But Chinese officials merely humored Harper, allowing him to save face given how his once-pointed words and actions had boxed him in. The Chinese remained cool headed knowing that after airing his views, the bottom line would be...the bottom line.
In fact, what stands in bold relief is that Harper concentrated on securing close to US$3 billion worth of business deals across 23 agreements that span energy, education, natural resources, farm produce and science.
Vice Premier Li Keqiang implicitly claimed victory, encouraging “common ground while shelving differences.” Bilateral commerce has tripled from 2001 to nearly hit the US$60 billion mark in 2010. China ranks as Canada’s second biggest partner. The land of bamboo has plunked down US$14 billion in investments in the land of the maple leaf.
A Foreign Investment Protection (FIP) accord– or will it be a discord? – is the highlight. For close to two decades, Canadian investors have suffered huge losses from China’s copyright violations, the transfer of production techniques and capricious decisions. An objective third party arbitrator will adjudicate future complaints.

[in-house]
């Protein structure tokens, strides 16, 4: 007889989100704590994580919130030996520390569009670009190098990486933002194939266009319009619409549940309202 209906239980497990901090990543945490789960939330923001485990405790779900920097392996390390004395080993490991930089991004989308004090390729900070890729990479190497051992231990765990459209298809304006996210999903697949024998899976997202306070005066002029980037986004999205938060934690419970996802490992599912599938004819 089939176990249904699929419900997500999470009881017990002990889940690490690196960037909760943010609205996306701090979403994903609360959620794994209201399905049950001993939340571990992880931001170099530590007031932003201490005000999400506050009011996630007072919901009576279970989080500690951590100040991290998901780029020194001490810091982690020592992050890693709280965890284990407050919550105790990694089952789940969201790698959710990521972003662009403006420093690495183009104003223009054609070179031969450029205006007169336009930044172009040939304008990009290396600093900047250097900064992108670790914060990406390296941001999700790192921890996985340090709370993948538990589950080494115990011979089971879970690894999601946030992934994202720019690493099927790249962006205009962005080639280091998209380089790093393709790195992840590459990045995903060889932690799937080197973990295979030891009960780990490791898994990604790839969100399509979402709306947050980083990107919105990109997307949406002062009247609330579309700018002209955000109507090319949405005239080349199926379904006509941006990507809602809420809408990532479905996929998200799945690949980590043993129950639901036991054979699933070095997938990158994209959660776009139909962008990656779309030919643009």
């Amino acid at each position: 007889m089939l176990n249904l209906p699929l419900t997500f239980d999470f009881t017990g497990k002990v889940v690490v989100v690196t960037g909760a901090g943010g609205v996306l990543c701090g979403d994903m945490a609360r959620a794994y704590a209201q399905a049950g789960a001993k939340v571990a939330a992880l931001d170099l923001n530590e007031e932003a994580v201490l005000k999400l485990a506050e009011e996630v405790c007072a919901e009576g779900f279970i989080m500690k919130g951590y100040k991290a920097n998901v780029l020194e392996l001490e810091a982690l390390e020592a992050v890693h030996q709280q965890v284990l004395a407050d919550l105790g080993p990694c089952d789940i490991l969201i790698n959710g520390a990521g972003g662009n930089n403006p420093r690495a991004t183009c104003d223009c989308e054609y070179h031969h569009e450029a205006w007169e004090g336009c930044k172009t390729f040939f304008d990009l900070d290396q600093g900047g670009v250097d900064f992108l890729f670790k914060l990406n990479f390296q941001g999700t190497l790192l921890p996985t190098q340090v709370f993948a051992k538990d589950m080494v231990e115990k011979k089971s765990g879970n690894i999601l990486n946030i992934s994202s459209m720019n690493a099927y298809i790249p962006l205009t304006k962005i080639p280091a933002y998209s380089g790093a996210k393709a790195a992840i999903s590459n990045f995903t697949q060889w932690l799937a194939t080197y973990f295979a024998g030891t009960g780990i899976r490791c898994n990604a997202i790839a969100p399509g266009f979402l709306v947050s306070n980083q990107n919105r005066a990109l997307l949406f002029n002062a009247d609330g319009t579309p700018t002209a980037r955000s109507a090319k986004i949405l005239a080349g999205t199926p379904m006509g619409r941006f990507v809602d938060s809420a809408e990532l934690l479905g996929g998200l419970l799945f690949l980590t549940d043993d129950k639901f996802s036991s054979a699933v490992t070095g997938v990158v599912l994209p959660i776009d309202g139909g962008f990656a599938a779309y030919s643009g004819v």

Paul Evans ranks as one of Canada’s leading analysts as the director of the Institute of Asian Research at the University of British Columbia. He explains that, "Harper was never against trade [but] pursued ‘warm economics, cool politics,’ meaning you could hit China on its human rights and still trade. This was half right, but overlooked missed opportunities. Canada has re-established a constructive relationship with China almost exclusively on commerce. Small Canada is playing on global China’s terms."
In addition, Evans observes that, “Harper included energy sector executives like the president of Enbridge, the principal promoter of the controversial Northern Gateway pipeline.” Canada wants it to pump oil to its West Coast for shipping to China. But unlike previous visits, he dropped members of the opposition parties and First Nations natives.” Clearly, Harper sought to dominate.